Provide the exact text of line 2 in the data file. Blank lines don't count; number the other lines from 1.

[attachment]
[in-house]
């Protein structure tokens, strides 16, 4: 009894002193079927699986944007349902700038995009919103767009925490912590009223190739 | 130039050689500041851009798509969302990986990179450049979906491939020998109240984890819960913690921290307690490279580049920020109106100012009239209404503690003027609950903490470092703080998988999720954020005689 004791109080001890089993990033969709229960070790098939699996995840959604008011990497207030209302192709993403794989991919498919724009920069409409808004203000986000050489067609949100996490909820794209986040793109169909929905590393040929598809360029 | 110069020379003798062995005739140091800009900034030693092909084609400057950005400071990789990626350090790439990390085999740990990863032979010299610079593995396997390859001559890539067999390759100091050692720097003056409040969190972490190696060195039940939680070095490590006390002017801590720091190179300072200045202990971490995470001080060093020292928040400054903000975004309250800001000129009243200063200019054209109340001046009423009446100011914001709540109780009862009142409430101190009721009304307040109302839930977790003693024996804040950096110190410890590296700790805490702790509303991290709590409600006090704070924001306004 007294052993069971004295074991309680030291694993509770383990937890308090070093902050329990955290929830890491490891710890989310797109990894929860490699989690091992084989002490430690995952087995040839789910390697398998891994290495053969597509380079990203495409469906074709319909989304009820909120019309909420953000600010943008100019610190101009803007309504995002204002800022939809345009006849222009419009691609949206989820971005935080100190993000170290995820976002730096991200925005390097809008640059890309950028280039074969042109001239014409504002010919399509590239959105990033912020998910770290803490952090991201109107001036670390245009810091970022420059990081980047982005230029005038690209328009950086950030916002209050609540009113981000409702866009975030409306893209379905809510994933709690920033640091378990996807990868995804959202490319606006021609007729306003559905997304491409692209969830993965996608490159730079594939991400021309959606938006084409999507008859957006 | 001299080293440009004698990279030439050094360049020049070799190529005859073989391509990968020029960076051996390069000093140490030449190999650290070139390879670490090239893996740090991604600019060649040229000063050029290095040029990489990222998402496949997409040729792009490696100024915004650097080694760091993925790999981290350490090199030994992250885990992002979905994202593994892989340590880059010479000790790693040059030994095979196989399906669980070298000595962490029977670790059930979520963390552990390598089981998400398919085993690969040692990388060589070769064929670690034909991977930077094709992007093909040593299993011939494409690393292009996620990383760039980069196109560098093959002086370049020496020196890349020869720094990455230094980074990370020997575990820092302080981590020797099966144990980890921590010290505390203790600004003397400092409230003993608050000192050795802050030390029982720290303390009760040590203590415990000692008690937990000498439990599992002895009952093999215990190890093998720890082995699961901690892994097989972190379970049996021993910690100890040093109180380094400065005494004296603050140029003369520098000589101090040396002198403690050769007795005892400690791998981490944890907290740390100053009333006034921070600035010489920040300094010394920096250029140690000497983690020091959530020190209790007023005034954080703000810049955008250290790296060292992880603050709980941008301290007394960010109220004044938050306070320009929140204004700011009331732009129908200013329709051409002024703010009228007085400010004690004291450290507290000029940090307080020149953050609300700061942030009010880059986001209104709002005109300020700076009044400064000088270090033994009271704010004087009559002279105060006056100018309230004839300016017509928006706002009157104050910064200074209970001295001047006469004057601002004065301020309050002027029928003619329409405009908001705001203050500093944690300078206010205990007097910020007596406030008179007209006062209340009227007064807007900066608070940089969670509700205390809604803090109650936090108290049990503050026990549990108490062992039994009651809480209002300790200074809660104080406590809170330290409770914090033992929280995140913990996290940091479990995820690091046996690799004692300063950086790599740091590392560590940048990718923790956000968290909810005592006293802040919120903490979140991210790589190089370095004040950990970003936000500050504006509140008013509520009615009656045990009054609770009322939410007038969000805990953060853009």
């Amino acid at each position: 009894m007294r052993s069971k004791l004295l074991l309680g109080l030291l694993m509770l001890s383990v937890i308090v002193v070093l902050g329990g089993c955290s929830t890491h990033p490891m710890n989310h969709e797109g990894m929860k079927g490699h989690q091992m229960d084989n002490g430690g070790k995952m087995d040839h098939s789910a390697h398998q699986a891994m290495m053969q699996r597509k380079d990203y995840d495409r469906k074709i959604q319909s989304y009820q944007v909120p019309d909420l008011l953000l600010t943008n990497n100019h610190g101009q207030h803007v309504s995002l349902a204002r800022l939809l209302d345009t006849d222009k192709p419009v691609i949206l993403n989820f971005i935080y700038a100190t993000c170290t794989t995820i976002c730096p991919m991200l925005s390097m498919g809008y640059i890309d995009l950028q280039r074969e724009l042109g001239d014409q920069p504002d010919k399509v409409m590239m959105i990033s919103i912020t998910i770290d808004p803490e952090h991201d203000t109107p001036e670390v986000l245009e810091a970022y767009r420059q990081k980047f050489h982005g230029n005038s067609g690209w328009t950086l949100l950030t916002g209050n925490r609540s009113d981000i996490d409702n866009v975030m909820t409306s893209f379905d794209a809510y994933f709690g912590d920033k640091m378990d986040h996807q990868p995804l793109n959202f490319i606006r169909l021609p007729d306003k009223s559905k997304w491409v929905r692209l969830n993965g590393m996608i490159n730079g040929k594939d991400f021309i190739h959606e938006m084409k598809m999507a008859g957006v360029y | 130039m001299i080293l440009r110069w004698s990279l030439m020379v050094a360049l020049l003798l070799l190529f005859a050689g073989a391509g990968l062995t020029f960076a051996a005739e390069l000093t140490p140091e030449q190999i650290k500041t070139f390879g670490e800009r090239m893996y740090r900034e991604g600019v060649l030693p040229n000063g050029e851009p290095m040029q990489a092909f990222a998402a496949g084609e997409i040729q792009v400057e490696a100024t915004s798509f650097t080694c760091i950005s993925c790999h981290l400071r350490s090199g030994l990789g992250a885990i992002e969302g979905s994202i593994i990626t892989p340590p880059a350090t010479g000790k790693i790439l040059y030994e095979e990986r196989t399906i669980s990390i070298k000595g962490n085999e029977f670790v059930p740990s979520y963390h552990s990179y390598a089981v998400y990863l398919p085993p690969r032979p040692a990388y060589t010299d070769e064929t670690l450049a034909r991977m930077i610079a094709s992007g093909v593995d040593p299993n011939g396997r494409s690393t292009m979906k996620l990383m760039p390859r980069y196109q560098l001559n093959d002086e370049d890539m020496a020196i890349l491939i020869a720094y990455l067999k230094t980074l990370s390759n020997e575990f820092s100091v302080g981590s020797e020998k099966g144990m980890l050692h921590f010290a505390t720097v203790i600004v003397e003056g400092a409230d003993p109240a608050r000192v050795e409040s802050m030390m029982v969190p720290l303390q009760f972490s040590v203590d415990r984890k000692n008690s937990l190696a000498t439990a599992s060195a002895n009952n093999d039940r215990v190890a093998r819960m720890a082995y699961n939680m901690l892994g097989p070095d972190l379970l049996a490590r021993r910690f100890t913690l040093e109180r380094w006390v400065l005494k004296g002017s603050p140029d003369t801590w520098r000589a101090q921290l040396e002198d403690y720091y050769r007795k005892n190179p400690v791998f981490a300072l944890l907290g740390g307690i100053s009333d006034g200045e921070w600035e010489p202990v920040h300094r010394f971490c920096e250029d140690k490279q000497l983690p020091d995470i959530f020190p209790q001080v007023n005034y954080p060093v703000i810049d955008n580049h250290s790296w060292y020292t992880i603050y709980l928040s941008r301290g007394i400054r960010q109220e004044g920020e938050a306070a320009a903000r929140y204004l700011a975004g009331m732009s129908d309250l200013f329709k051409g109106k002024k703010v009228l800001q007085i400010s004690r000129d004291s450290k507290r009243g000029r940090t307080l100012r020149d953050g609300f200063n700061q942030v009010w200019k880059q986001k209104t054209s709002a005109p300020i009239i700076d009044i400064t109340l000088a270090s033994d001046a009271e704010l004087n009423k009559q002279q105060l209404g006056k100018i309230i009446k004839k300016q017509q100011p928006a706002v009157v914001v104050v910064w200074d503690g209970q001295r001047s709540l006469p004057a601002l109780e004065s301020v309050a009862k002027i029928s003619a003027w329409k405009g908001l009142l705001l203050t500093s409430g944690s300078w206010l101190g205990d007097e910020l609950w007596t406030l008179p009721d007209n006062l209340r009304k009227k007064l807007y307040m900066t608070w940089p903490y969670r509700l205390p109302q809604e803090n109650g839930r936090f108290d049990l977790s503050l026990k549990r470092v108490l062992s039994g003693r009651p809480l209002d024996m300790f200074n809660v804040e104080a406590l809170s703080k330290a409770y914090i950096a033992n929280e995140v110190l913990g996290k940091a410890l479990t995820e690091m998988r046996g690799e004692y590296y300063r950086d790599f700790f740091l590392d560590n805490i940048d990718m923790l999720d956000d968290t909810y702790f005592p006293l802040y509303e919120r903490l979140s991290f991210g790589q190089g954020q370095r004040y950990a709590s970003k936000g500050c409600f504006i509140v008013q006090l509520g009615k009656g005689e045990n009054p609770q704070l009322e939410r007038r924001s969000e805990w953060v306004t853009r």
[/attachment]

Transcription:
């Protein structure tokens, strides 16, 4: 009894002193079927699986944007349902700038995009919103767009925490912590009223190739 | 130039050689500041851009798509969302990986990179450049979906491939020998109240984890819960913690921290307690490279580049920020109106100012009239209404503690003027609950903490470092703080998988999720954020005689 004791109080001890089993990033969709229960070790098939699996995840959604008011990497207030209302192709993403794989991919498919724009920069409409808004203000986000050489067609949100996490909820794209986040793109169909929905590393040929598809360029 | 110069020379003798062995005739140091800009900034030693092909084609400057950005400071990789990626350090790439990390085999740990990863032979010299610079593995396997390859001559890539067999390759100091050692720097003056409040969190972490190696060195039940939680070095490590006390002017801590720091190179300072200045202990971490995470001080060093020292928040400054903000975004309250800001000129009243200063200019054209109340001046009423009446100011914001709540109780009862009142409430101190009721009304307040109302839930977790003693024996804040950096110190410890590296700790805490702790509303991290709590409600006090704070924001306004 007294052993069971004295074991309680030291694993509770383990937890308090070093902050329990955290929830890491490891710890989310797109990894929860490699989690091992084989002490430690995952087995040839789910390697398998891994290495053969597509380079990203495409469906074709319909989304009820909120019309909420953000600010943008100019610190101009803007309504995002204002800022939809345009006849222009419009691609949206989820971005935080100190993000170290995820976002730096991200925005390097809008640059890309950028280039074969042109001239014409504002010919399509590239959105990033912020998910770290803490952090991201109107001036670390245009810091970022420059990081980047982005230029005038690209328009950086950030916002209050609540009113981000409702866009975030409306893209379905809510994933709690920033640091378990996807990868995804959202490319606006021609007729306003559905997304491409692209969830993965996608490159730079594939991400021309959606938006084409999507008859957006 | 001299080293440009004698990279030439050094360049020049070799190529005859073989391509990968020029960076051996390069000093140490030449190999650290070139390879670490090239893996740090991604600019060649040229000063050029290095040029990489990222998402496949997409040729792009490696100024915004650097080694760091993925790999981290350490090199030994992250885990992002979905994202593994892989340590880059010479000790790693040059030994095979196989399906669980070298000595962490029977670790059930979520963390552990390598089981998400398919085993690969040692990388060589070769064929670690034909991977930077094709992007093909040593299993011939494409690393292009996620990383760039980069196109560098093959002086370049020496020196890349020869720094990455230094980074990370020997575990820092302080981590020797099966144990980890921590010290505390203790600004003397400092409230003993608050000192050795802050030390029982720290303390009760040590203590415990000692008690937990000498439990599992002895009952093999215990190890093998720890082995699961901690892994097989972190379970049996021993910690100890040093109180380094400065005494004296603050140029003369520098000589101090040396002198403690050769007795005892400690791998981490944890907290740390100053009333006034921070600035010489920040300094010394920096250029140690000497983690020091959530020190209790007023005034954080703000810049955008250290790296060292992880603050709980941008301290007394960010109220004044938050306070320009929140204004700011009331732009129908200013329709051409002024703010009228007085400010004690004291450290507290000029940090307080020149953050609300700061942030009010880059986001209104709002005109300020700076009044400064000088270090033994009271704010004087009559002279105060006056100018309230004839300016017509928006706002009157104050910064200074209970001295001047006469004057601002004065301020309050002027029928003619329409405009908001705001203050500093944690300078206010205990007097910020007596406030008179007209006062209340009227007064807007900066608070940089969670509700205390809604803090109650936090108290049990503050026990549990108490062992039994009651809480209002300790200074809660104080406590809170330290409770914090033992929280995140913990996290940091479990995820690091046996690799004692300063950086790599740091590392560590940048990718923790956000968290909810005592006293802040919120903490979140991210790589190089370095004040950990970003936000500050504006509140008013509520009615009656045990009054609770009322939410007038969000805990953060853009």